Contains essays and previously uncollected pieces written for exhibitions and catalogues in which Berger probes the work of photographers such as Henri Cartier-Bresson and W Eugene Smith - and the lives of those photographed - with fierce engagement, intensity and tenderness.
Written in a step-by-step logical manner, this manual explains how the key features of the camera operate, and the creative options each of these functions offer. There are suggestions on how to approach different subjects, and a section on assessing your own prints and identifying mistakes.
Covers various aspects of black-and-white photography for both film and digital formats. This book explains basic theory, how colours become greyscale tones and how photographers can learn to see in black-and-white. It also explores themes of black-and-white photography and how to develop a mastery of the necessary techniques are also explored.
A revised and updated edition of this ambitious and vibrant publication, described by Black & White Photography as 'superb ... a wide-ranging, comprehensive and informative book that is also a pleasure to read'.
Visual Culture: The Reader provides an invaluable resource of over 30 key statements from a wide range of disciplines. Although underpinned by a focus on contemporary cultural theory, this Reader puts the study of visual culture and the rhetoric of the image at centre stage.
Packed with the essential secrets of the hottest Instagrammers around, all you have to do is put their advice into practice. With tips covering photographic techniques, captioning, codes of conduct, kit and managing your account, soon you too will be hailed as a Instragram icon!!!
An introduction to the study of visual culture, this book offers a view of 'visual culture' that includes not only images, but also other visual media and forms of expression, from architecture to fashion, design and the human body.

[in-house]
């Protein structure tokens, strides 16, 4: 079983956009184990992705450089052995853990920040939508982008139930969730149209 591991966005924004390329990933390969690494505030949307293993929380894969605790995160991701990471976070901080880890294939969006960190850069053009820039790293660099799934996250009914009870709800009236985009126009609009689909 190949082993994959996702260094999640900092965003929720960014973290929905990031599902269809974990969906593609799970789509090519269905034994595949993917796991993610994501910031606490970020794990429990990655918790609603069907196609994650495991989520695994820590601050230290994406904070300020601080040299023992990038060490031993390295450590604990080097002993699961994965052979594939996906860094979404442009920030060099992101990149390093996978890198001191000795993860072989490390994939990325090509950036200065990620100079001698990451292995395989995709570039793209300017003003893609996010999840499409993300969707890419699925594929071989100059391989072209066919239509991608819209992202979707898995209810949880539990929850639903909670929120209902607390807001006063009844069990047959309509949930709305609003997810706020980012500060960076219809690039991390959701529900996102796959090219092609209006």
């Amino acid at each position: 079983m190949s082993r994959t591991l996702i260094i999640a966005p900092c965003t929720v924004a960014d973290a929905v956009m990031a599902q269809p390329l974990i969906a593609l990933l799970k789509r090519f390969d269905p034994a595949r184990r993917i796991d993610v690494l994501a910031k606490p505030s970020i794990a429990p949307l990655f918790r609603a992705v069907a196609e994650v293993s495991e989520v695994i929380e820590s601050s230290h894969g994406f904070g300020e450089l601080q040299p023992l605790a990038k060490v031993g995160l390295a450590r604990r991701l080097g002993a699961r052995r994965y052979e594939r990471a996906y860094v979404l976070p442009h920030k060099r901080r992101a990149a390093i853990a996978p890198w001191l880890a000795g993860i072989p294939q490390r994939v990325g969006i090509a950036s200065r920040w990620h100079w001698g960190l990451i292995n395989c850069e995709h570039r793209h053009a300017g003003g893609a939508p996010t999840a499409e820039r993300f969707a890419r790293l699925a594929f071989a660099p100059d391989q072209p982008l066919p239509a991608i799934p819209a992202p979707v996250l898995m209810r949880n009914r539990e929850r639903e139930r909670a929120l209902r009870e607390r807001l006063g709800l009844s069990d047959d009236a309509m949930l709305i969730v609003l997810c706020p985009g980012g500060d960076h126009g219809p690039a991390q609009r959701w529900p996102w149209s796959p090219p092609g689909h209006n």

Features a critique of photography that asks forceful questions about the moral and aesthetic issues surrounding this art form. This title examines the ways in which we use these omnipresent images to manufacture a sense of reality and authority in our lives.
In a series of discussions of major themes and genres, Graham Clarke gives a clear and incisive account of the photograph's historical development, and elucidates the insights of the most interesting thinkers on the subject such as Roland Barthes and Susan Sontag.
Susan Sontag, one of the most internationally renowned and controversial intellectuals of the latter half of the twentieth century, still provokes. In 1979, Jonathan Cott, of Rolling Stone magazine, interviewed Sontag first in Paris and later in New York. This title publishes the entire transcript of Sontag's conversation.
Lee Miller's career encompassed several different careers: she was a successful model, then a leading Surrealist photographer; and then a war correspondent during World War II. Compiled by her son, this book offers a record of Miller's life and work.
From a Brazilian mine where 50,000 men haul heavy sacks of dirt up and down ladders in search of a nugget of gold, to a former lake in western Africa, where starving people walk over its surface of sand, photographer Sebastian Salgado explores the lives of the planet's often-ignored people.
Choosing 100 key photographs, the author examines what inspired each photographer in the first place, and traces how the piece was executed. She brings to light the layers of meaning and artifice behind these singular works, some of which were initially dismissed out of hand for being blurred.
Three years after the conclusion of his trilogy, On This Earth, the author returns to East Africa to photograph the escalating changes to the continent's natural world. In a series of epic panoramas, he records the impact of man in places where animals used to roam, but no longer do.